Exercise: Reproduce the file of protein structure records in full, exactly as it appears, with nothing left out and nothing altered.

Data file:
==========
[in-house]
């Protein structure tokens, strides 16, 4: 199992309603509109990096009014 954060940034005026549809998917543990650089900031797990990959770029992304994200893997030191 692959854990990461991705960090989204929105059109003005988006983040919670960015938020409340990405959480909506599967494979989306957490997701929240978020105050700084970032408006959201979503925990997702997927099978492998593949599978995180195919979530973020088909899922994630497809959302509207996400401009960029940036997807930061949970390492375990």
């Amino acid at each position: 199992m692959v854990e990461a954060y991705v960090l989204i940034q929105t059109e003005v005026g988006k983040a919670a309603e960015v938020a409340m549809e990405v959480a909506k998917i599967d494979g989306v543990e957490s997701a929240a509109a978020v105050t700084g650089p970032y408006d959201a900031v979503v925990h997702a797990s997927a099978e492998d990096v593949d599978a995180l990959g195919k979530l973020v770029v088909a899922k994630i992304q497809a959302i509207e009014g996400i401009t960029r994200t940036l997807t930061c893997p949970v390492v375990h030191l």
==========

[in-house]
């Protein structure tokens, strides 16, 4: 199992309603509109990096009014 954060940034005026549809998917543990650089900031797990990959770029992304994200893997030191 692959854990990461991705960090989204929105059109003005988006983040919670960015938020409340990405959480909506599967494979989306957490997701929240978020105050700084970032408006959201979503925990997702997927099978492998593949599978995180195919979530973020088909899922994630497809959302509207996400401009960029940036997807930061949970390492375990």
């Amino acid at each position: 199992m692959v854990e990461a954060y991705v960090l989204i940034q929105t059109e003005v005026g988006k983040a919670a309603e960015v938020a409340m549809e990405v959480a909506k998917i599967d494979g989306v543990e957490s997701a929240a509109a978020v105050t700084g650089p970032y408006d959201a900031v979503v925990h997702a797990s997927a099978e492998d990096v593949d599978a995180l990959g195919k979530l973020v770029v088909a899922k994630i992304q497809a959302i509207e009014g996400i401009t960029r994200t940036l997807t930061c893997p949970v390492v375990h030191l």